As our questions in the previous section indicated, a conversation about curriculum review invokes the personal experiences of those in the room and debates on the state of the field. It will also likely involve passionate individuals who feel an urgent need to create change confronted with some people who may resist change. Both parties will have individual visions on what is best for the field. Because the stakes are high, it is almost inevitable that there will be conflict.
We encourage you not to shy away or avoid conflict but to work with it by encouraging each other to share the motivations and experiences informing your disagreements. We’ve found that avoiding conflict or resorting to compromises without a deep understanding of divergent views usually results in small and temporary fixes. We list below common sources of conflict that arose in our conversations with academic units related to issues of equity, inclusion, and power.
Zero Sum Game
Some may argue that including more teaching on anti-racism in the curriculum, for instance, will necessitate removing other topics in the curriculum. Instead of moving immediately to a middle ground curriculum that will make everyone the least unhappy, we encourage you to start a conversation of why certain parts of the curriculum must be preserved. Instead of assuming that certain parts of the curriculum are not up for debate, it may be more helpful to examine each part of the curriculum in light of the department or program’s goals for learning and inclusion. What is important for all students in a field to learn, and what may be more appropriate for students who are interested in a specific subfield?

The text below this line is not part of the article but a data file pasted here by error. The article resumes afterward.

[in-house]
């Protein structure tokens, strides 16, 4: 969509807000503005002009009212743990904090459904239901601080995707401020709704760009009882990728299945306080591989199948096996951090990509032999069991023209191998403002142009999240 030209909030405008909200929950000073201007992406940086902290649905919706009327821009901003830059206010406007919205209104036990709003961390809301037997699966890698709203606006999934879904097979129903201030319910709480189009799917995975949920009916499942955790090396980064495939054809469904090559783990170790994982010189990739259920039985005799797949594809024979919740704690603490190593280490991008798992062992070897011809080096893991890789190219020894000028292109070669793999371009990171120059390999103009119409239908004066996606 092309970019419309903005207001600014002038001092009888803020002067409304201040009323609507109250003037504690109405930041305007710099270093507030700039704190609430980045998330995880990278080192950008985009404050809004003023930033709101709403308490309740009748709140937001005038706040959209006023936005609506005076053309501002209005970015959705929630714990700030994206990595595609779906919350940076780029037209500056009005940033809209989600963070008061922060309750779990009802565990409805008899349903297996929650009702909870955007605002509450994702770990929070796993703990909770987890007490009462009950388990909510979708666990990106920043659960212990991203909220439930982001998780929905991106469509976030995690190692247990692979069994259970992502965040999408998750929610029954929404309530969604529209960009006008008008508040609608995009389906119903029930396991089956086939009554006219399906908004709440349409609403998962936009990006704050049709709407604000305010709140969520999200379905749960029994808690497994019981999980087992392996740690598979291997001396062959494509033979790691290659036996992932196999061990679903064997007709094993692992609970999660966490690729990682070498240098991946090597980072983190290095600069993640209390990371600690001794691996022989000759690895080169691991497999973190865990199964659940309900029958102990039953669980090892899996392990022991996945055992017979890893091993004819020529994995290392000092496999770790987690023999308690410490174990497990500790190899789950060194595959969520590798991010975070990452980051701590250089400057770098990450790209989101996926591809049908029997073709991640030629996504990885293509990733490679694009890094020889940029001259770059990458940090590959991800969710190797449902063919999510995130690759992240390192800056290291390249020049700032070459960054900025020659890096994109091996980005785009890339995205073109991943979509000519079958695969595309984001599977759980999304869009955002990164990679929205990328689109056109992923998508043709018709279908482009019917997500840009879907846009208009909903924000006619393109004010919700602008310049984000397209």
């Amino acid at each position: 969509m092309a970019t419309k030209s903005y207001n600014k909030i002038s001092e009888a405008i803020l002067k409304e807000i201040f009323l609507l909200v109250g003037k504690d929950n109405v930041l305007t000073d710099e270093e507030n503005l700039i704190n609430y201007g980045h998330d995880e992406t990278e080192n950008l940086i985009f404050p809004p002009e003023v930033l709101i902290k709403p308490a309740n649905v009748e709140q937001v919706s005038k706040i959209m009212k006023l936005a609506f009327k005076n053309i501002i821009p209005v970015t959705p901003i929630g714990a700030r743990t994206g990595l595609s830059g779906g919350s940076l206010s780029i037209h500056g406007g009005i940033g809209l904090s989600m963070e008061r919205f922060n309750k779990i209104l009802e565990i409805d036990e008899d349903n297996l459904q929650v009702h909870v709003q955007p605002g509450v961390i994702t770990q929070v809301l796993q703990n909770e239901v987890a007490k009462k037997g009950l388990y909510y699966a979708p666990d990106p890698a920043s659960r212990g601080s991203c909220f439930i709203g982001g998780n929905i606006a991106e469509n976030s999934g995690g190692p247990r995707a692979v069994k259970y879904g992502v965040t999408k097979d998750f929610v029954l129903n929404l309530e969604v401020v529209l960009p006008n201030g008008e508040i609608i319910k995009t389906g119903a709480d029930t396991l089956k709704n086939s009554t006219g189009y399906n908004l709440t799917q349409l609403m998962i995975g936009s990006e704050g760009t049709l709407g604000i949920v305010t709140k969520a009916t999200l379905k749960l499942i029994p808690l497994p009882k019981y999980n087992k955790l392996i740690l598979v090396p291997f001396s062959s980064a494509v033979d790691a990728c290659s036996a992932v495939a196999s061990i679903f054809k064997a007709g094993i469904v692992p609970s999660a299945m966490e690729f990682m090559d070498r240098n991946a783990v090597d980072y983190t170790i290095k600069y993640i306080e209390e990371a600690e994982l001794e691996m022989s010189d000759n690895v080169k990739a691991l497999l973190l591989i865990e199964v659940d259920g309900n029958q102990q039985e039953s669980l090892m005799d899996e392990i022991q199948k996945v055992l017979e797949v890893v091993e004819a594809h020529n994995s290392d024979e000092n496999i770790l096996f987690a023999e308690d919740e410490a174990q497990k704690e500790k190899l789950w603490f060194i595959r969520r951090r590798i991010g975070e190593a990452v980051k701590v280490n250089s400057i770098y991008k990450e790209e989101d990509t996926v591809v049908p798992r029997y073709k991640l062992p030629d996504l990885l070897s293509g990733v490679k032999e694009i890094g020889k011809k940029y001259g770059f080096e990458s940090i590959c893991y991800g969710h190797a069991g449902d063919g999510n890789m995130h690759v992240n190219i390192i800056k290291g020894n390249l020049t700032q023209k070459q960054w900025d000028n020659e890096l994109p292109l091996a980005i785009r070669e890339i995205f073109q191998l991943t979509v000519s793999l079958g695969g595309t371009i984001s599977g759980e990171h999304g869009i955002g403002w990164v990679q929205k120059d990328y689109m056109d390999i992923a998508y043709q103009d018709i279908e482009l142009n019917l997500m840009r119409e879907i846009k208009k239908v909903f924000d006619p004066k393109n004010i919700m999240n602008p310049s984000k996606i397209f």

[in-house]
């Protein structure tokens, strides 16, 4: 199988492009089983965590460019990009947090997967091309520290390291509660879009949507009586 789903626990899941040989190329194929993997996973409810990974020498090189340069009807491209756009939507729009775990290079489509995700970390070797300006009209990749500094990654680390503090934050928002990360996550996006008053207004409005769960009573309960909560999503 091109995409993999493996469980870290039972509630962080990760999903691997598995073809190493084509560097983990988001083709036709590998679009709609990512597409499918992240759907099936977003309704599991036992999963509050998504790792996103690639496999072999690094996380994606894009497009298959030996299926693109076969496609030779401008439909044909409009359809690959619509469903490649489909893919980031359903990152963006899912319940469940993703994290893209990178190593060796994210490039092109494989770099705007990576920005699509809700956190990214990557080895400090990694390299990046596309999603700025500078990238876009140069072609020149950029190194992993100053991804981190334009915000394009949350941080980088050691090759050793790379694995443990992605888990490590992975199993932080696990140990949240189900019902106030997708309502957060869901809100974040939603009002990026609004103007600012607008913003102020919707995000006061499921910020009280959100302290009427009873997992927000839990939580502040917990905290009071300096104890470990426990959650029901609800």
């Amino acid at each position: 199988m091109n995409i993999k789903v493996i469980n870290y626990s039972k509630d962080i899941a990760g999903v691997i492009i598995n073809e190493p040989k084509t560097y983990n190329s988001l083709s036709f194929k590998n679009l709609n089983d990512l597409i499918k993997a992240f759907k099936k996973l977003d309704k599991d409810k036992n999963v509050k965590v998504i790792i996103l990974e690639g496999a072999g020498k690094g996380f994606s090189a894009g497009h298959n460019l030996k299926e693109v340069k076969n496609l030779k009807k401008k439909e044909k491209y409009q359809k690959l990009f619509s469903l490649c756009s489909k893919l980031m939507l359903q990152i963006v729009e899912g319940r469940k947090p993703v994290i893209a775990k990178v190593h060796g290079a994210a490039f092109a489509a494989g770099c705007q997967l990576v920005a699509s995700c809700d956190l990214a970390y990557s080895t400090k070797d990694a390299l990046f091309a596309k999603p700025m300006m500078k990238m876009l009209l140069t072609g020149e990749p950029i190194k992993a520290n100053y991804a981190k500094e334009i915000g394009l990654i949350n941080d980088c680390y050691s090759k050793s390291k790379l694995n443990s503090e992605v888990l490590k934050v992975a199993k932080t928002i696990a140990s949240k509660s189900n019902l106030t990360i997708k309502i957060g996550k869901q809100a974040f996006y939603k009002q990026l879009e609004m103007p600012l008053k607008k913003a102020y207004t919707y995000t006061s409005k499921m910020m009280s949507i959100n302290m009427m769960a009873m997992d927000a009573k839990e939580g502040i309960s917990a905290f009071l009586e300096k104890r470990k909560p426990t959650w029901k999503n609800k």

Competing Strong Visions
As you talk through the potential changes for the curriculum, you may encounter individuals or groups of faculty who have strong yet divergent visions about how to revise the curriculum. Others will be strongly in favor of keeping the current curriculum. In these cases, we think it is important to allow people to express their motivations for advocating for a certain curricular vision. Furthermore, it may be helpful to ask the entire group to consider seriously the merits of each proposal (including a proposal to leave the curriculum largely unchanged) before jumping to critique. Seriously considering the merits of competing visions will often yield greater clarity on the goals of the curricular review process and allow for more creative and imaginative thinking on revising the curriculum.
Direction of the Field
Finally, any curriculum review is likely to bring up differing views on the strategic direction of the field. Common arguments relate to change in the curriculum leading to weakening of the intellectual integrity of the field. Others may be concerned that the field, as it is now, is outdated, which means it will struggle to remain relevant, or too homogenous in makeup and thought, which will hinder intellectual growth. Rather than shy away from these conversations, we encourage you to engage productively with these differing views as they are likely important conversations for your department or program to have in the long term. If you do decide to engage with the direction of the field, it will be crucial to ask who historically (in the department and the broader field) has had the power or privilege to decide what “counts” as legitimate scholarship in the field.